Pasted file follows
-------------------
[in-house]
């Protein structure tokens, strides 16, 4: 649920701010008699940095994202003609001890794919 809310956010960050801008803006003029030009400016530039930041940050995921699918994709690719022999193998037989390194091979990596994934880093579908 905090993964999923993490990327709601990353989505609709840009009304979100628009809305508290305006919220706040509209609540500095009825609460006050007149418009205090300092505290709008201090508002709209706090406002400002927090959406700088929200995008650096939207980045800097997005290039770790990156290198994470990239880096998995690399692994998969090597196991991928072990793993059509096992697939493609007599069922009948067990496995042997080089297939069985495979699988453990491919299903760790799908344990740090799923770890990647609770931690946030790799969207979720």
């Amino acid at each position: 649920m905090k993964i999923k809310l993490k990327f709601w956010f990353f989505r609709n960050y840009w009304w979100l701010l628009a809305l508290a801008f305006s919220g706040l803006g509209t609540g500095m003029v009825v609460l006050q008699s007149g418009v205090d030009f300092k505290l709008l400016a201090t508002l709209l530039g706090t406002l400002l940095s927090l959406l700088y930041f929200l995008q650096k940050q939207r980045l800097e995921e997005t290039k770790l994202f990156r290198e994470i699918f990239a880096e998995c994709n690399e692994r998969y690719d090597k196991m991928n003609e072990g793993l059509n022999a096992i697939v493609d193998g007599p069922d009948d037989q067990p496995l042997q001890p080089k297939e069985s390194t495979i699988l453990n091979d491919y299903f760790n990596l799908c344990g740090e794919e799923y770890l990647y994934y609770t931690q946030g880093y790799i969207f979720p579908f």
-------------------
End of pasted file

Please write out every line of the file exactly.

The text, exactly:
[in-house]
């Protein structure tokens, strides 16, 4: 649920701010008699940095994202003609001890794919 809310956010960050801008803006003029030009400016530039930041940050995921699918994709690719022999193998037989390194091979990596994934880093579908 905090993964999923993490990327709601990353989505609709840009009304979100628009809305508290305006919220706040509209609540500095009825609460006050007149418009205090300092505290709008201090508002709209706090406002400002927090959406700088929200995008650096939207980045800097997005290039770790990156290198994470990239880096998995690399692994998969090597196991991928072990793993059509096992697939493609007599069922009948067990496995042997080089297939069985495979699988453990491919299903760790799908344990740090799923770890990647609770931690946030790799969207979720």
């Amino acid at each position: 649920m905090k993964i999923k809310l993490k990327f709601w956010f990353f989505r609709n960050y840009w009304w979100l701010l628009a809305l508290a801008f305006s919220g706040l803006g509209t609540g500095m003029v009825v609460l006050q008699s007149g418009v205090d030009f300092k505290l709008l400016a201090t508002l709209l530039g706090t406002l400002l940095s927090l959406l700088y930041f929200l995008q650096k940050q939207r980045l800097e995921e997005t290039k770790l994202f990156r290198e994470i699918f990239a880096e998995c994709n690399e692994r998969y690719d090597k196991m991928n003609e072990g793993l059509n022999a096992i697939v493609d193998g007599p069922d009948d037989q067990p496995l042997q001890p080089k297939e069985s390194t495979i699988l453990n091979d491919y299903f760790n990596l799908c344990g740090e794919e799923y770890l990647y994934y609770t931690q946030g880093y790799i969207f979720p579908f």